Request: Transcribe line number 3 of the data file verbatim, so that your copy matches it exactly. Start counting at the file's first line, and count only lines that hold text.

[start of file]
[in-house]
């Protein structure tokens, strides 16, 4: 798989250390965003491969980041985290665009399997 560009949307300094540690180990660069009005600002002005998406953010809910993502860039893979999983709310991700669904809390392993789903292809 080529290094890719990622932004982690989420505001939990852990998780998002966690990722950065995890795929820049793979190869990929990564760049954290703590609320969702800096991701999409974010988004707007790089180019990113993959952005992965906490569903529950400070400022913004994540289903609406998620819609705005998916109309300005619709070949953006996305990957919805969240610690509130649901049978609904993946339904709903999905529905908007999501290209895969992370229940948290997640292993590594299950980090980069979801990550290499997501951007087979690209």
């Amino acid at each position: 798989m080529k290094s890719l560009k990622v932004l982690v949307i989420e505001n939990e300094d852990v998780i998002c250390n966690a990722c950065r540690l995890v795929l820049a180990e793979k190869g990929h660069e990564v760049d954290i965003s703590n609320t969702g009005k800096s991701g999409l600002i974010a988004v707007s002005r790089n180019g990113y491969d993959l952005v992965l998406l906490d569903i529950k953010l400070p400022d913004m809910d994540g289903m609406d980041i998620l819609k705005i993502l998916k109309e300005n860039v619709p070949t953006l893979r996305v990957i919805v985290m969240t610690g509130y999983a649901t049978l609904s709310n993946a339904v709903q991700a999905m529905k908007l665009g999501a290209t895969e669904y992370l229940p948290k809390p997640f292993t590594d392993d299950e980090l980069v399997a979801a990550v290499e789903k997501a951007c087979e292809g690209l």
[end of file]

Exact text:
């Amino acid at each position: 798989m080529k290094s890719l560009k990622v932004l982690v949307i989420e505001n939990e300094d852990v998780i998002c250390n966690a990722c950065r540690l995890v795929l820049a180990e793979k190869g990929h660069e990564v760049d954290i965003s703590n609320t969702g009005k800096s991701g999409l600002i974010a988004v707007s002005r790089n180019g990113y491969d993959l952005v992965l998406l906490d569903i529950k953010l400070p400022d913004m809910d994540g289903m609406d980041i998620l819609k705005i993502l998916k109309e300005n860039v619709p070949t953006l893979r996305v990957i919805v985290m969240t610690g509130y999983a649901t049978l609904s709310n993946a339904v709903q991700a999905m529905k908007l665009g999501a290209t895969e669904y992370l229940p948290k809390p997640f292993t590594d392993d299950e980090l980069v399997a979801a990550v290499e789903k997501a951007c087979e292809g690209l």